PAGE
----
The build continues at its own glacial pace with doors and ventilation getting a look in as the seemingly endless pile of parquet flooring blocks gets trimmed ready for laying.
Myself and Roger have spent many an hour in gloves and masks working our way through the parquet and have got past the halfway point (~400 blocks). This is a picture of the blocks being dried after sponging off the sanding dust.
The air extraction fans have been plumbed into the exit box on the roof and I have dropped insulated ducting through the control room ceiling to test the custom silencer. It’s a simple chipboard box lined with acoustic plasterboard, which makes it a weighty bugger, to create a split with two direction changes to maximise absorption through reflecting the sound waves around as much as possible. The cross-sectional area also increases from inlet to exit (which is the opposite to the extracted air flow). The box was then lined with various acoustic foam materials I had lying around. As the box is split I could alternate linings to test which worked best. The final lining was then glued in place and quickly photographed with a variety of Sylvanian Family toy dioramas…because it seemed like a good idea…
Once the silencer was sealed up I managed to lift it onto some saw horses and plug in the ducting to check it performs as I planned. The result is a complete loss of the air rush and fan noise except for the lowest frequencies which are only audible if you put your ear to it. Considering the unit will be installed just below the ceiling that won’t be a temptation.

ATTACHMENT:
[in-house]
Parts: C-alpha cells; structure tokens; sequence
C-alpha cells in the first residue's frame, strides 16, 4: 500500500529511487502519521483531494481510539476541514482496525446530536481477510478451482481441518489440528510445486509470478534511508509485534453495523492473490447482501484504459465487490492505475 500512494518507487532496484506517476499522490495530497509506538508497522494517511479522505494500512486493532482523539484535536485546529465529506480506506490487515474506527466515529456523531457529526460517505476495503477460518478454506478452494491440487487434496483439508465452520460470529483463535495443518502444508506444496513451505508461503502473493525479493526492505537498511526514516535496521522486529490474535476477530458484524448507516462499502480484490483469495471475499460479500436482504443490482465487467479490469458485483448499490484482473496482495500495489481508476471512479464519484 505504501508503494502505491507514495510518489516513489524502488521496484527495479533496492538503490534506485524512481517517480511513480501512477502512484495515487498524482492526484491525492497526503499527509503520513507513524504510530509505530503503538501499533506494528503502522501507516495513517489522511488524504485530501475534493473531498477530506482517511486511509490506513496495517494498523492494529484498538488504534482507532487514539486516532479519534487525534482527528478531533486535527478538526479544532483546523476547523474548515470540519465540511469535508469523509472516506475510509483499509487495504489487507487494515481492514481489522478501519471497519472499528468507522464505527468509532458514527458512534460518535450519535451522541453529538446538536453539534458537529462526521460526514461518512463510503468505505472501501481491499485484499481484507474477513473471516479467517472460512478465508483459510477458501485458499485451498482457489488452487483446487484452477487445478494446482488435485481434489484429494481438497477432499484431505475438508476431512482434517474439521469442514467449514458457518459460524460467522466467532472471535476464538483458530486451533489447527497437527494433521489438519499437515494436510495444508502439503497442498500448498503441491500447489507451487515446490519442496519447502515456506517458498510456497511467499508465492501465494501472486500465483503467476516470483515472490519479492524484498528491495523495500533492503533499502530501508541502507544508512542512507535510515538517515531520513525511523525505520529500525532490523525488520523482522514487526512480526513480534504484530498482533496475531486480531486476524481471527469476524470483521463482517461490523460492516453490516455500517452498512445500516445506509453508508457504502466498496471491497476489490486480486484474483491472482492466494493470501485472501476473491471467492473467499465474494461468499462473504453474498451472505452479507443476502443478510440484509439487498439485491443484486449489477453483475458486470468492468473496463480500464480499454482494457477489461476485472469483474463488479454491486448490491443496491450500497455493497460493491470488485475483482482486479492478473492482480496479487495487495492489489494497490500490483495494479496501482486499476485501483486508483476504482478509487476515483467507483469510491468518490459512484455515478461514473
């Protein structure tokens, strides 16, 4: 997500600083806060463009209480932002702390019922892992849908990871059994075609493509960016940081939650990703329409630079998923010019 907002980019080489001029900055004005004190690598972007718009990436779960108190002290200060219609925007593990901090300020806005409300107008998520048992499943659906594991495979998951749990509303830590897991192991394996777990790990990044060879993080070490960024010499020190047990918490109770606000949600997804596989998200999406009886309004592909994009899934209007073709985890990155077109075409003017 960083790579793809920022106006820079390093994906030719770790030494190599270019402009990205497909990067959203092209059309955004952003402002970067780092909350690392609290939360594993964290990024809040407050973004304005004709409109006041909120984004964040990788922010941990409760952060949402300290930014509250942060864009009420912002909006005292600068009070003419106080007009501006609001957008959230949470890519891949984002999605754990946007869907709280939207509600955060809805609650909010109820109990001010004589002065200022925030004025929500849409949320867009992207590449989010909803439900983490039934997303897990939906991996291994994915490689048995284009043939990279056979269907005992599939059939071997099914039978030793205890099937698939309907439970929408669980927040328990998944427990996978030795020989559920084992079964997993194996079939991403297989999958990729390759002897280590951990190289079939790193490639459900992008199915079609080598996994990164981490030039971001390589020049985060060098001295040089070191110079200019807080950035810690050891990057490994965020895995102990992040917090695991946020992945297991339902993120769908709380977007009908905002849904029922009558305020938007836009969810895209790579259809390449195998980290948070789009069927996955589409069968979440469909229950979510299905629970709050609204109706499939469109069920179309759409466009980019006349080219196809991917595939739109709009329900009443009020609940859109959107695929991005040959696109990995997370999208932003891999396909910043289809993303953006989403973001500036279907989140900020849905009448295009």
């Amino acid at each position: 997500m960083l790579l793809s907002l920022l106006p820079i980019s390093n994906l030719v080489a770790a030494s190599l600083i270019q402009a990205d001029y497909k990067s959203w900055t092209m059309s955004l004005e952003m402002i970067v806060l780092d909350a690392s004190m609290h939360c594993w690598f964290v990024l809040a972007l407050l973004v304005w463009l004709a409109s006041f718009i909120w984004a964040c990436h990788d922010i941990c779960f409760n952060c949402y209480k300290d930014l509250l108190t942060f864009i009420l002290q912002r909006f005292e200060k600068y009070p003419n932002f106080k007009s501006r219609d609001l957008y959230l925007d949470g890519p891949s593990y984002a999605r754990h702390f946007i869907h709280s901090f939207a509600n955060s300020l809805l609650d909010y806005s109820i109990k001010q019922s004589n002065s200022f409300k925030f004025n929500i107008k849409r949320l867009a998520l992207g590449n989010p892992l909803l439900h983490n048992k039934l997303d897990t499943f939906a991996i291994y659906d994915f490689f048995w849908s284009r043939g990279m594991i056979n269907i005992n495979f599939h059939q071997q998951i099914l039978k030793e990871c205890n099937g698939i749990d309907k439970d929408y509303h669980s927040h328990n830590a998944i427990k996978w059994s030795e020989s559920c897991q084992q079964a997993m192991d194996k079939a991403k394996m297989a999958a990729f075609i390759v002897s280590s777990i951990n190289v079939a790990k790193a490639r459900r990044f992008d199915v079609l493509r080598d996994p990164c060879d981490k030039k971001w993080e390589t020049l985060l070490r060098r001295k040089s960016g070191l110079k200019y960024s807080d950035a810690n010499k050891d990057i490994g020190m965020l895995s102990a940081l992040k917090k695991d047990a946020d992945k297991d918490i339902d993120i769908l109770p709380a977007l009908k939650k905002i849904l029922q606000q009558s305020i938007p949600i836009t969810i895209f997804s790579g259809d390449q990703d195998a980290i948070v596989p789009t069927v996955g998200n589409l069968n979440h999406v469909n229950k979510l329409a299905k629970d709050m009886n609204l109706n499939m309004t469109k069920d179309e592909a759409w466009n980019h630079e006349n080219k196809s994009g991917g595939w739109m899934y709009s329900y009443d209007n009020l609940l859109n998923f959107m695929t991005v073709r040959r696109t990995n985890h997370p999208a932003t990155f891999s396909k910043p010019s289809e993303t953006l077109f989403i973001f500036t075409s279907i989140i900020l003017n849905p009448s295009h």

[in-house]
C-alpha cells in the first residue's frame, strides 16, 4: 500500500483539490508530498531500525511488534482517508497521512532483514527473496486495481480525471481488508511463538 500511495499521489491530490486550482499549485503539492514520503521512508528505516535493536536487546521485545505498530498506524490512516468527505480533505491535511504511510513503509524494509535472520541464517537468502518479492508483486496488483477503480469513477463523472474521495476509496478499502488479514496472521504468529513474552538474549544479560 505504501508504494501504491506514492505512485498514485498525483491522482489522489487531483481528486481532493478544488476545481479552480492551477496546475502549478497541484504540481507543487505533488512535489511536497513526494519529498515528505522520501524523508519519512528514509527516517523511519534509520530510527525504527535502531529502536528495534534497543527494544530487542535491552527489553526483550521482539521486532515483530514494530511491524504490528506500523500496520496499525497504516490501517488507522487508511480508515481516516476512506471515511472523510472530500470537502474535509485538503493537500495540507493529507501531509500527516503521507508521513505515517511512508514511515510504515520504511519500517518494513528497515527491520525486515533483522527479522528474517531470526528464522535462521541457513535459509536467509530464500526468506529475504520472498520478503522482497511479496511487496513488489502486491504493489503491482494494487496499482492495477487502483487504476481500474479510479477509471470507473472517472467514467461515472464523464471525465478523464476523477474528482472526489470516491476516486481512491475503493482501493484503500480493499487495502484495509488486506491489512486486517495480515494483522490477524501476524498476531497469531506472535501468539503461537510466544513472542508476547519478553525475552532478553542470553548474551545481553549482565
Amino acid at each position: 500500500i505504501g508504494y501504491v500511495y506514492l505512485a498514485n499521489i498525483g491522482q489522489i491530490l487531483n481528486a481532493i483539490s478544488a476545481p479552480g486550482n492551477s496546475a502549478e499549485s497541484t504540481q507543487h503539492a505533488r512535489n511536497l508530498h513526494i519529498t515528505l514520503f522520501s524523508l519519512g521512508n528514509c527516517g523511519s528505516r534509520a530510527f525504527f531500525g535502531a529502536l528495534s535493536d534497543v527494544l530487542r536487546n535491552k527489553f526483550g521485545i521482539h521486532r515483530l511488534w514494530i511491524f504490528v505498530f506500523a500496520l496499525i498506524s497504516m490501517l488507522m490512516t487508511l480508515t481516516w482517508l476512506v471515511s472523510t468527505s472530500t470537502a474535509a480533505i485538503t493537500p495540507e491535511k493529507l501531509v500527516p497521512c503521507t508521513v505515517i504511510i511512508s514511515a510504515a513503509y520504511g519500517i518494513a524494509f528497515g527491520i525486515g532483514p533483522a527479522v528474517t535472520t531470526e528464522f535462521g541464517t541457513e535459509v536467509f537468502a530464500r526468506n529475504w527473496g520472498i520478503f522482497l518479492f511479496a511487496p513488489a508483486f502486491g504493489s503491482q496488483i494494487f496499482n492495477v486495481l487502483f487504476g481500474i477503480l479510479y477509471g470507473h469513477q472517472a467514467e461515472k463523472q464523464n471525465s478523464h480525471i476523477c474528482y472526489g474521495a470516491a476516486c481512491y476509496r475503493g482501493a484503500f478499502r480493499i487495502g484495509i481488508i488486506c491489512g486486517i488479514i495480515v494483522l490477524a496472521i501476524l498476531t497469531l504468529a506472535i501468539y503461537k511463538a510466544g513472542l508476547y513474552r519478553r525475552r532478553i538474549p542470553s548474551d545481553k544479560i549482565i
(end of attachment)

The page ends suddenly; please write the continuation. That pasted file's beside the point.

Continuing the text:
The control room doors have now been hung and are awaiting handles and sills. Though they are basic fire doors, they still weigh more than I’d like when fitting them. Now they’re on their ball bearing hinges they seem so light…bastards! They’ll still need to come off again before the final fit as seals need to go in yet.
And finally…the distribution amplifiers I mentioned in the last post have been tested and despite the ‘not-exactly-hifi’ spec of the initial buffer IC (UA727) they sound great and at minimum gain punt out a respectable balanced line level, but the gain trim pot allows for another heft which I couldn’t measure as I was just testing it through my Fireface line inputs, which on the Lo-Gain (i.e. above +4dBu reference) setting clipped before the distribution amp even sweated. I think driving up to 10 metres of cable to the monitor mixers in the live room shouldn’t be a problem then! They sound great, or at least transparent, so headphone mixes will be nice and crisp. Lovely.